“shall use their best endeavours to facilitate the trade between Northern Ireland and other parts of the United Kingdom … with a view to avoiding controls at the ports and airports of Northern Ireland to the extent possible”,
so we need to look at that.
My Lords, as my noble friend Lord Dodds made clear, the Jewish community has made a huge contribution to the city of Belfast, including providing a unionist Lord Mayor as far back as 1899. Does my noble friend the Minister agree that it would be both tragic and outrageous if this latest crazy manifestation of the EU’s implementation of the protocol now forces that community to leave Northern Ireland altogether? How do supplies of kosher food to a small Jewish population in any way threaten the integrity of the EU single market?
I do not disagree with my noble friend’s last point. Again, the Jewish community has made an important contribution to society in Northern Ireland. It is essential that that community receives the kosher products that it requires, for eating and for religious purposes. A key focus is to support the community in this respect. As I said to the noble Lord, Lord Dodds, it is vital that we find a way forward to ensure that these goods flow smoothly.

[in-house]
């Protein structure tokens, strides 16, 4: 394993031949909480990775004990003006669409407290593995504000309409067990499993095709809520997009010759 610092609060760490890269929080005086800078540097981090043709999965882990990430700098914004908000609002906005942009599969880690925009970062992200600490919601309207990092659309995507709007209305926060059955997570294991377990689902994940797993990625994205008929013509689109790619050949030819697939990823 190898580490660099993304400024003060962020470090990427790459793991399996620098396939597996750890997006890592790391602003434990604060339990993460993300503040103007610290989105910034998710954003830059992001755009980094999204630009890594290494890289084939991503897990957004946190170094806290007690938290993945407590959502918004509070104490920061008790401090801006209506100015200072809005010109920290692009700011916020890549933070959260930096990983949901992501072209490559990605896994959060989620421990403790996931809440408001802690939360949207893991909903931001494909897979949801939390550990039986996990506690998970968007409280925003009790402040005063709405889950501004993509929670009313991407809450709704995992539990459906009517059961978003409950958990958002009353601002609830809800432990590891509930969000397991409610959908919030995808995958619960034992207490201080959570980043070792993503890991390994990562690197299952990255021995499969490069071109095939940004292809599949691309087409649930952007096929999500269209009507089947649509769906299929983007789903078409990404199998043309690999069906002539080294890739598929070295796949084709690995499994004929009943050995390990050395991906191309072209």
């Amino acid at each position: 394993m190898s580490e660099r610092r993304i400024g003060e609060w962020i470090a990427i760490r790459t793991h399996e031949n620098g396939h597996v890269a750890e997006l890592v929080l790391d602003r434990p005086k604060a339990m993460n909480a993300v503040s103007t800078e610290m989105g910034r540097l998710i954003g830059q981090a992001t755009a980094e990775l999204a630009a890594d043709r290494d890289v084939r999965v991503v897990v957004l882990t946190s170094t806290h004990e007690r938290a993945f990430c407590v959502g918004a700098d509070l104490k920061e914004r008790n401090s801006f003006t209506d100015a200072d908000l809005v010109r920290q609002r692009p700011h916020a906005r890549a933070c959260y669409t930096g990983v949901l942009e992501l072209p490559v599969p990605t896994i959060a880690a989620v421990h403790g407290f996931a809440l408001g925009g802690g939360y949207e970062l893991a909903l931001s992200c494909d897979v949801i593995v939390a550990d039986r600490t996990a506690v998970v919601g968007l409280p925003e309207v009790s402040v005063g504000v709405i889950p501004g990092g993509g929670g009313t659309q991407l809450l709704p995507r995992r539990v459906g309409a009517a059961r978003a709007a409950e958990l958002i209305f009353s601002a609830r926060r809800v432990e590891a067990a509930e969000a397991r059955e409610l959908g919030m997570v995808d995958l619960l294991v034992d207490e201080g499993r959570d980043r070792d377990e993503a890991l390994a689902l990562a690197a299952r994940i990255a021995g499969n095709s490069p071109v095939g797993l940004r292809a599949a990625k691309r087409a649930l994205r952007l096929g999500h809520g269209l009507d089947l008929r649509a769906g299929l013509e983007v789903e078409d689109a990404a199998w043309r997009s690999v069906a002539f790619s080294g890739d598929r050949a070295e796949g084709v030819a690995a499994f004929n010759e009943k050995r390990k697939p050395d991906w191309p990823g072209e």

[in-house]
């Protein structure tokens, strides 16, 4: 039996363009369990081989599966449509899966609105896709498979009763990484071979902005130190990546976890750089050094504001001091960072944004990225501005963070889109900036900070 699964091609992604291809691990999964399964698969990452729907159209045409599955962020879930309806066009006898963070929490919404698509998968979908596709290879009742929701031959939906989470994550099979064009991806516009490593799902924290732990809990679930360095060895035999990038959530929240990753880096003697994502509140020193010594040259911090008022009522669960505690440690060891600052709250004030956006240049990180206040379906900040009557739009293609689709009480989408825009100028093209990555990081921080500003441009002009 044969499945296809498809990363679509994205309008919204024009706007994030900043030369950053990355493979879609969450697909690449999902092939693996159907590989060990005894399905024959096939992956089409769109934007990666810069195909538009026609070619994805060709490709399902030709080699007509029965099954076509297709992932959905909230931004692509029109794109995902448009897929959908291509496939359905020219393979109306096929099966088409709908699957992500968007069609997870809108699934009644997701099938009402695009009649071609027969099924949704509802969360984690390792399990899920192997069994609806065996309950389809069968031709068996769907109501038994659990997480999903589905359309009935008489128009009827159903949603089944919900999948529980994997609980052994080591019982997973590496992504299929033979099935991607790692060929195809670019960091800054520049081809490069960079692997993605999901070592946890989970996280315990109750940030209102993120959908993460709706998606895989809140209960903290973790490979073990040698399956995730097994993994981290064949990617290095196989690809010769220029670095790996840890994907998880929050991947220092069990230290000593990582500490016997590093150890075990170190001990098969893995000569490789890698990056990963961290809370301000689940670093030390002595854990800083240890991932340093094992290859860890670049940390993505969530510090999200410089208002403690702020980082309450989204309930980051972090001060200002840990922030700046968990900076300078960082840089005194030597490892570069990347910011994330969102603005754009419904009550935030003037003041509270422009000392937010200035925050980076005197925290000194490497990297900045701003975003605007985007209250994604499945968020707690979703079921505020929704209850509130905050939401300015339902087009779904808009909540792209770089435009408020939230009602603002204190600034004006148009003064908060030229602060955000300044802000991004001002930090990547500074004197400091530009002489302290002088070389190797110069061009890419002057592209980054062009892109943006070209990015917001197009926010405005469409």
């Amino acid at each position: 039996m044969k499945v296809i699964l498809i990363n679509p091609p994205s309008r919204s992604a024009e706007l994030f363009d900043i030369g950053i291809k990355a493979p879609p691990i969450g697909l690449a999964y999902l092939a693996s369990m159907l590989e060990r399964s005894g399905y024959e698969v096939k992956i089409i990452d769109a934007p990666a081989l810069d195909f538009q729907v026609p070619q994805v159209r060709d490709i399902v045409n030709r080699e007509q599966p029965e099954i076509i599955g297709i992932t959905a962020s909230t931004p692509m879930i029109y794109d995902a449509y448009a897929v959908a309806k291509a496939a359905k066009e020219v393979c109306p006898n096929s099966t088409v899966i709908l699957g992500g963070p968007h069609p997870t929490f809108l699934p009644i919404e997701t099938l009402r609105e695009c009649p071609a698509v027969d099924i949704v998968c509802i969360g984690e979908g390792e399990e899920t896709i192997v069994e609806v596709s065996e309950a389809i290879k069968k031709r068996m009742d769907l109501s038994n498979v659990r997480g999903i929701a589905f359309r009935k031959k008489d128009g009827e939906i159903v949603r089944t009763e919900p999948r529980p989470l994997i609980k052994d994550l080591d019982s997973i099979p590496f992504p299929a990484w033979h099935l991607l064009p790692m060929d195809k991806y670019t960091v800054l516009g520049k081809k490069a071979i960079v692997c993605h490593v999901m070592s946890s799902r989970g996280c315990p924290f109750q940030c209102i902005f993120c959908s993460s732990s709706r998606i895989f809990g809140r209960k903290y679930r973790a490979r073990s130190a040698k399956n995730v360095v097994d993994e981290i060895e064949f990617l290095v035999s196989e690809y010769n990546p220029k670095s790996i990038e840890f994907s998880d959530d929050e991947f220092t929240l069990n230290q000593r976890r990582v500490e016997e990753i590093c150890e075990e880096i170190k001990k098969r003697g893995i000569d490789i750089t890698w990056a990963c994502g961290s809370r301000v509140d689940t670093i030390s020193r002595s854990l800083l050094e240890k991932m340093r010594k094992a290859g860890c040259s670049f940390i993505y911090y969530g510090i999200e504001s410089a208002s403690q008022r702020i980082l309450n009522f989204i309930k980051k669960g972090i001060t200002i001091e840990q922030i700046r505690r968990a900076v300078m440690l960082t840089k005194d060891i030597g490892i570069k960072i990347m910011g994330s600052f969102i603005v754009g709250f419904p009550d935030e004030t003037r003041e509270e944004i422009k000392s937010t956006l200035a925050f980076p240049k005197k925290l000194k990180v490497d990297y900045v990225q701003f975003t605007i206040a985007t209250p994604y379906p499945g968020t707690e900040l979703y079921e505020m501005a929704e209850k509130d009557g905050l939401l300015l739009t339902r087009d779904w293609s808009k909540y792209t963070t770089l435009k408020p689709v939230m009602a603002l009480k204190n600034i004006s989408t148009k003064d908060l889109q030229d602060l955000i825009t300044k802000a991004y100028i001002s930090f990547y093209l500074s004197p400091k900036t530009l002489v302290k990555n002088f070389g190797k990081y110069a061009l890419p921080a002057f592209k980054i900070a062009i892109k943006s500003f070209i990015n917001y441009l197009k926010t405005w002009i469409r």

My Lords, why was this important issue not addressed by the Government and their supporters before now? Can the Minister tell us what meetings were held with the Jewish community in Northern Ireland when the protocol was being negotiated by this Government, and what did the Government tell that community about how they would avoid the impeded access to kosher food, which has a serious impact on the legally protected human right of religious practice? If the Government will not solve this through a veterinary agreement, as I and many others are calling for, how will they solve it through negotiating a specific exemption? The Government must pursue one route or the other.